Among the 39 per cent of countries that reported that they had not been affected by COVID-19 the main reasons given were that:

  • the fieldwork had been completed before the arrival of the pandemic;
  • the impact of the pandemic had not spread significantly or because it had brought under control due to public health measures;
  • the impact was not yet clear enough to require the postponement of preparatory and field activities; or that
  • the census had already been affected by other factors such as political instability, lack of funding, or failure to implement the necessary census law in time.

It should be noted, however, that even those censuses for which the preparatory and enumeration phases were not adversely affected may not be totally immune to the impact of COVID on the subsequent data processing, evaluation and dissemination stages of the census operation.

Nearer home, many of the preparatory activities for the 2021 Census in England and Wales were, of course, carried out at the height of the pandemic before the of introduction of the vaccination programme could reduce the effect of infection. Changes to the design of the data collection operation included:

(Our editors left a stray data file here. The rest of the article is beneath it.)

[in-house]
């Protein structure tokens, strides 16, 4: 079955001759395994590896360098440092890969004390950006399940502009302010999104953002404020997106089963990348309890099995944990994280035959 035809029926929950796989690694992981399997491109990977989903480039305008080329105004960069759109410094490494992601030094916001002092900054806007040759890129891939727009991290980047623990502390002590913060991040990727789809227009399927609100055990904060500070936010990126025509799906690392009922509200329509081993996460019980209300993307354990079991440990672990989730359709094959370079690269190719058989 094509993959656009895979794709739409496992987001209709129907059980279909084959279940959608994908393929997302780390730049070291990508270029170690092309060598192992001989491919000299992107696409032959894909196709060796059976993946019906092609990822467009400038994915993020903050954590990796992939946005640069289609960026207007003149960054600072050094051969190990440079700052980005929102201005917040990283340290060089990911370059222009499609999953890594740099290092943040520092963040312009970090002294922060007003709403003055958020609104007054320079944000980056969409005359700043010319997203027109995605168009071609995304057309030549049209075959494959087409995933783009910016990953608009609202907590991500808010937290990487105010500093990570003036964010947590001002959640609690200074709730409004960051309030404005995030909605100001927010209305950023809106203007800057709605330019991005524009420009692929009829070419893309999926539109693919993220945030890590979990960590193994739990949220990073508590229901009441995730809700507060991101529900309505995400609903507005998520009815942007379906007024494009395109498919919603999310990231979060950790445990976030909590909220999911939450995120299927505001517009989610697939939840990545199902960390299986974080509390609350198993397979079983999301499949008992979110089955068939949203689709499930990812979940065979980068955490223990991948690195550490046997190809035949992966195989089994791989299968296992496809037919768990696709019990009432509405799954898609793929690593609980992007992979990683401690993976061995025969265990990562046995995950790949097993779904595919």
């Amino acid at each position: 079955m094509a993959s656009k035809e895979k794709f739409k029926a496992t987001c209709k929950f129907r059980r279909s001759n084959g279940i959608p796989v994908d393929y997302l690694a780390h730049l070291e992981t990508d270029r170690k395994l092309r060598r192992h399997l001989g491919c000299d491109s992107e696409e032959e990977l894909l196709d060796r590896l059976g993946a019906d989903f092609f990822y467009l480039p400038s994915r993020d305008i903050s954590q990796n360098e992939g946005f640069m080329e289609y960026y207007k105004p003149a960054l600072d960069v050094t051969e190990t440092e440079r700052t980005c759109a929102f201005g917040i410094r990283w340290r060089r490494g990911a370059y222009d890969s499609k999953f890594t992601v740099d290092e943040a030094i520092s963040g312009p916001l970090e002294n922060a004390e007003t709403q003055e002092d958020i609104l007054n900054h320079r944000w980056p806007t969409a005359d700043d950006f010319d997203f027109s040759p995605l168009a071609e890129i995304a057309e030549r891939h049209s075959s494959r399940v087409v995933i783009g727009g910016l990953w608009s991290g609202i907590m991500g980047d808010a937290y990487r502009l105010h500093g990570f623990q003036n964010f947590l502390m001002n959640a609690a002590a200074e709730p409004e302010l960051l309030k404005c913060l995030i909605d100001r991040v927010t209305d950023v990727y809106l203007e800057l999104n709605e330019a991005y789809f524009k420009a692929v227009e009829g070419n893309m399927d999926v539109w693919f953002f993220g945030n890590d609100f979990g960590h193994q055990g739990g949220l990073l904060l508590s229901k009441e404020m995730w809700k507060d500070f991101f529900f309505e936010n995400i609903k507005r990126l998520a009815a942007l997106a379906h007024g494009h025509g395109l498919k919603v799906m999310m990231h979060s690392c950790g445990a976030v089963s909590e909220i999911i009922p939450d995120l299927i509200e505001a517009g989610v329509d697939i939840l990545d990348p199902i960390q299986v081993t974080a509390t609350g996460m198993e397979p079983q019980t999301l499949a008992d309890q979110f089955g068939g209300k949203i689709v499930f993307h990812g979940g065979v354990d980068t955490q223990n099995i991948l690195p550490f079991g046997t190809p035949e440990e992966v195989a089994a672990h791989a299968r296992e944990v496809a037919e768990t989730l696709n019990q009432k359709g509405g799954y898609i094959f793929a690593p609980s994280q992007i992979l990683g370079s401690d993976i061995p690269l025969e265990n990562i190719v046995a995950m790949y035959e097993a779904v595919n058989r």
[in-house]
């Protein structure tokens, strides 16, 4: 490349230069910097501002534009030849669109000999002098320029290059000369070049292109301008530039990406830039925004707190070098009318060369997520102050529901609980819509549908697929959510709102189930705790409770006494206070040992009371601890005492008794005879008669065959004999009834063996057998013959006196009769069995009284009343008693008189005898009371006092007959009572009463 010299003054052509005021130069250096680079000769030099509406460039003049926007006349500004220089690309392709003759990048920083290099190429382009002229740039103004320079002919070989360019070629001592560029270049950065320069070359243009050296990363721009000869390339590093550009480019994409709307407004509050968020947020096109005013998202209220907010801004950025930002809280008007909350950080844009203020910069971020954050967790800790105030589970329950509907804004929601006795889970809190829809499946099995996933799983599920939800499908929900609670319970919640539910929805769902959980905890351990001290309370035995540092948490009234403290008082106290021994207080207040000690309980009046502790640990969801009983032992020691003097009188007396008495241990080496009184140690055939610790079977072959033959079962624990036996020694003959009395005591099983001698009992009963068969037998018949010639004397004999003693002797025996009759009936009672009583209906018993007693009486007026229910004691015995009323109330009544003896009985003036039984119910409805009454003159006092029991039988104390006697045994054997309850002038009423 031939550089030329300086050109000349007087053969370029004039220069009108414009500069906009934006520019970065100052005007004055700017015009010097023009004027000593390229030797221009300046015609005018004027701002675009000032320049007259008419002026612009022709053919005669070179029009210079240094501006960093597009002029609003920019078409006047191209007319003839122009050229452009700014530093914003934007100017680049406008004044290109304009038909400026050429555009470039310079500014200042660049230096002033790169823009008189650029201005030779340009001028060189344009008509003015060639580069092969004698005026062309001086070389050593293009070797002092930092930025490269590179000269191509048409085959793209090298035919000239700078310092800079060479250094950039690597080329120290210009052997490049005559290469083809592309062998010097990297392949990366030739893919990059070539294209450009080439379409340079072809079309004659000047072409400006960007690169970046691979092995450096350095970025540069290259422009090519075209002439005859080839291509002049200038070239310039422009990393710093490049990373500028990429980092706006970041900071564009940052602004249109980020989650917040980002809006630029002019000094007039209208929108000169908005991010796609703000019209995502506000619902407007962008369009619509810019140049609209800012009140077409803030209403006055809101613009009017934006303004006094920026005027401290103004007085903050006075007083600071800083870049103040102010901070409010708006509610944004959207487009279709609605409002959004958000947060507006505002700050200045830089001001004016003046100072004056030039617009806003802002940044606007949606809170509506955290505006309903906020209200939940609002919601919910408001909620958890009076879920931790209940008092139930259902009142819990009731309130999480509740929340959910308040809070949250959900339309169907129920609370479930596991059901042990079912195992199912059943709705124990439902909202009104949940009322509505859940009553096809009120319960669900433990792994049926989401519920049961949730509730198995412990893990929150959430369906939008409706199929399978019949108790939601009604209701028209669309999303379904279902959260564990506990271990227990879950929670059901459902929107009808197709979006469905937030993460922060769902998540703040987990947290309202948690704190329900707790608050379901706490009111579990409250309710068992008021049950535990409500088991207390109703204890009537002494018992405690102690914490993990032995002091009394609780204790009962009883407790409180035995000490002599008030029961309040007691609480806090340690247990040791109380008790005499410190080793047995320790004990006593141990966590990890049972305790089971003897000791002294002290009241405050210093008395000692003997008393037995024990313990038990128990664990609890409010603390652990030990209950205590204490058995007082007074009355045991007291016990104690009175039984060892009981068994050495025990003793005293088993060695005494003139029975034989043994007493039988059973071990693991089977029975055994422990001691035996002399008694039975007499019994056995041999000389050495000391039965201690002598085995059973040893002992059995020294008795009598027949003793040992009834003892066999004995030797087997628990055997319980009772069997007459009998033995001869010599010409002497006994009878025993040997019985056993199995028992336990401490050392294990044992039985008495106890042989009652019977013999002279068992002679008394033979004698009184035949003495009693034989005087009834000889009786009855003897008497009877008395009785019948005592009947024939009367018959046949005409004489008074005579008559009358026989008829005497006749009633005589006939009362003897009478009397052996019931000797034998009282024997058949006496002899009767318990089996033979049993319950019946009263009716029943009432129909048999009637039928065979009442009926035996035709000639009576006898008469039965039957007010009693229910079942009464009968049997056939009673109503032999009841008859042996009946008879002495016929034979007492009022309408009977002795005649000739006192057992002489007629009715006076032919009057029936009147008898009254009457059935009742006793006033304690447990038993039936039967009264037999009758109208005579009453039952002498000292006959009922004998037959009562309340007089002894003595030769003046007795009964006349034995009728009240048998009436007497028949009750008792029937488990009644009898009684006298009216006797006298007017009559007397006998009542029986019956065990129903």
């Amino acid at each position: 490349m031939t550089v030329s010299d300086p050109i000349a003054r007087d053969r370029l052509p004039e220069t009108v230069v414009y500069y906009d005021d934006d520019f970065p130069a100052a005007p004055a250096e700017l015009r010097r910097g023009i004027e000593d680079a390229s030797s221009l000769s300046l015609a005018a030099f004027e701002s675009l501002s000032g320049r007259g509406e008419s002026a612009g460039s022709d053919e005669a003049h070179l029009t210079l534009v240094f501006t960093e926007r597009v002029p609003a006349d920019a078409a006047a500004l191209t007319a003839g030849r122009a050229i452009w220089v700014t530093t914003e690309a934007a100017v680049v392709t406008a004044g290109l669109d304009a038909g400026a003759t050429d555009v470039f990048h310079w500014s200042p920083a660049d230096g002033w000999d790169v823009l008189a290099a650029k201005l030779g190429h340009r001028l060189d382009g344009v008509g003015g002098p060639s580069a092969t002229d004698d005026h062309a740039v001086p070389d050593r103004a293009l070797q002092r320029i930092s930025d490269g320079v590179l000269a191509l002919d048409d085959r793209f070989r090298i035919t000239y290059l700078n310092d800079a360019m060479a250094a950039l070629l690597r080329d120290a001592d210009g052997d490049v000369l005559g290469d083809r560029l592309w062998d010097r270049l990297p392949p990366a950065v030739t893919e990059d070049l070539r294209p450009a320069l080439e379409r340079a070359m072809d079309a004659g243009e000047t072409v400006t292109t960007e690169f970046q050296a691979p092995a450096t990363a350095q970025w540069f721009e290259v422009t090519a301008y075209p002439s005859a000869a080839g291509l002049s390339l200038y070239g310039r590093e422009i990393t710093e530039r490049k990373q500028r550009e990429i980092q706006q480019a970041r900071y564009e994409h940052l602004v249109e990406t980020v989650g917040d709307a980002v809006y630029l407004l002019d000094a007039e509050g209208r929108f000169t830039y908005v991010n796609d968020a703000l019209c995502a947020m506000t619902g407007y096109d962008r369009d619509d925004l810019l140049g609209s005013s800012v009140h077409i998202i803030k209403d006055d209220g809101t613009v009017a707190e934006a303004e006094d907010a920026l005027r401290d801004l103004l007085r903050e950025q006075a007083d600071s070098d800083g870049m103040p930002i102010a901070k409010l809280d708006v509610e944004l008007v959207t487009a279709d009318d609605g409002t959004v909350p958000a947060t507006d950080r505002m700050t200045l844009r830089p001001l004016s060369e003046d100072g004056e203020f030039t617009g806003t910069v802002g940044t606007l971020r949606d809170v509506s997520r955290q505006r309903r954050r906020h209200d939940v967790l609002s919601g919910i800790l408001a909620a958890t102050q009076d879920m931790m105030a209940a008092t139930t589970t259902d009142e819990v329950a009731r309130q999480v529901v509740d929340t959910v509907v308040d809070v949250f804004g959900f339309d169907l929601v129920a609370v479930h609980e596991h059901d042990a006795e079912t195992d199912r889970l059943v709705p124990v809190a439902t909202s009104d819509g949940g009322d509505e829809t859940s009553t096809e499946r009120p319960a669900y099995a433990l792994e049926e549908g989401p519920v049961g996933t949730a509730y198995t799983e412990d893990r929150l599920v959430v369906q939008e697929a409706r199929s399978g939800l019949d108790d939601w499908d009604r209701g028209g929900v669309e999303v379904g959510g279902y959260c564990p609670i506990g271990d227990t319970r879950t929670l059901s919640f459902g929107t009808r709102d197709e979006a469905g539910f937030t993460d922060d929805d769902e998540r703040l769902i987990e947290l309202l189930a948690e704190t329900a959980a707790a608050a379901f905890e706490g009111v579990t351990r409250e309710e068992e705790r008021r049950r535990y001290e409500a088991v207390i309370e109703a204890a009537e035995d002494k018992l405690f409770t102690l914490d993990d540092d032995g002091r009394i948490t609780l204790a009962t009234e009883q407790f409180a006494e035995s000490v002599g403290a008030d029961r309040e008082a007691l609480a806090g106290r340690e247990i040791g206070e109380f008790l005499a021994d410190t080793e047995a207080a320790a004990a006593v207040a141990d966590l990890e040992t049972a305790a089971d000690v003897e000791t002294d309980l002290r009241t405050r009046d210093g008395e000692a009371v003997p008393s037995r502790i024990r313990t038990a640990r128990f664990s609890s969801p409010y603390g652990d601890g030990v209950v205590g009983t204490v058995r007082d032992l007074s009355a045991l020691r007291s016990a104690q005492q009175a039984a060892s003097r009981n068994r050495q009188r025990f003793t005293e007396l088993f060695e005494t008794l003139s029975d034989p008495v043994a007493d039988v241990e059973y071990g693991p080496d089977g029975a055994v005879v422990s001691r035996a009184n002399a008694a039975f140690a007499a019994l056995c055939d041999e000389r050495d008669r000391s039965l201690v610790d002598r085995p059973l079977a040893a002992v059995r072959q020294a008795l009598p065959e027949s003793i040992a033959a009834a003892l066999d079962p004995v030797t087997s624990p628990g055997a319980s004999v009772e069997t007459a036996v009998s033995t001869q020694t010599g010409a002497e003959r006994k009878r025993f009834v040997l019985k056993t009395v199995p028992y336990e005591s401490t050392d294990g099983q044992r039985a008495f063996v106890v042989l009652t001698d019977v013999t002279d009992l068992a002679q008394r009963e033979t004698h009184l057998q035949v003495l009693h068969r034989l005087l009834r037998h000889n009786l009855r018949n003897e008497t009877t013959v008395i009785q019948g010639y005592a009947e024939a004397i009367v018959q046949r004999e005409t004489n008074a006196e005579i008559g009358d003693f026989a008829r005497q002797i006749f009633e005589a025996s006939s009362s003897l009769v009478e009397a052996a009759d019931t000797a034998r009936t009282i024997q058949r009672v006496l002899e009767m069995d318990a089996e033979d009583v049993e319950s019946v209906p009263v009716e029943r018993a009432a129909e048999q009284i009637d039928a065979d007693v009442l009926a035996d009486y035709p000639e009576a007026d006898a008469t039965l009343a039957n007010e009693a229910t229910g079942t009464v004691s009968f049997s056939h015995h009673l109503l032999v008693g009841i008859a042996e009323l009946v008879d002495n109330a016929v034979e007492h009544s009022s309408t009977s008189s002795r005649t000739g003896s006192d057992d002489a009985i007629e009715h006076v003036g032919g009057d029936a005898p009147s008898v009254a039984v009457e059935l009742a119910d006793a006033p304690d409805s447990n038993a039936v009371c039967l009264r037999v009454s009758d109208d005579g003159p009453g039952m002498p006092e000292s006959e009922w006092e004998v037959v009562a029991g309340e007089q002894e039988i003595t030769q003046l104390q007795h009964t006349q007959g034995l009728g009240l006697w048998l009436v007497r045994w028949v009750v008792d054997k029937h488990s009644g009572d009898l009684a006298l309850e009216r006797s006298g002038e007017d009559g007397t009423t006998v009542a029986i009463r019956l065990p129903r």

• clerical checking of addresses using administrative data sources rather than a field check
  • more intense promotion of the online response option
  • conducing community outreach programmes online
  • greater use of desk-top training of field staff
  • contingency for extending the enumeration period if necessary and conducting follow-up interviews only on the doorstep or by telephone
  • strict social distancing control during the post enumeration survey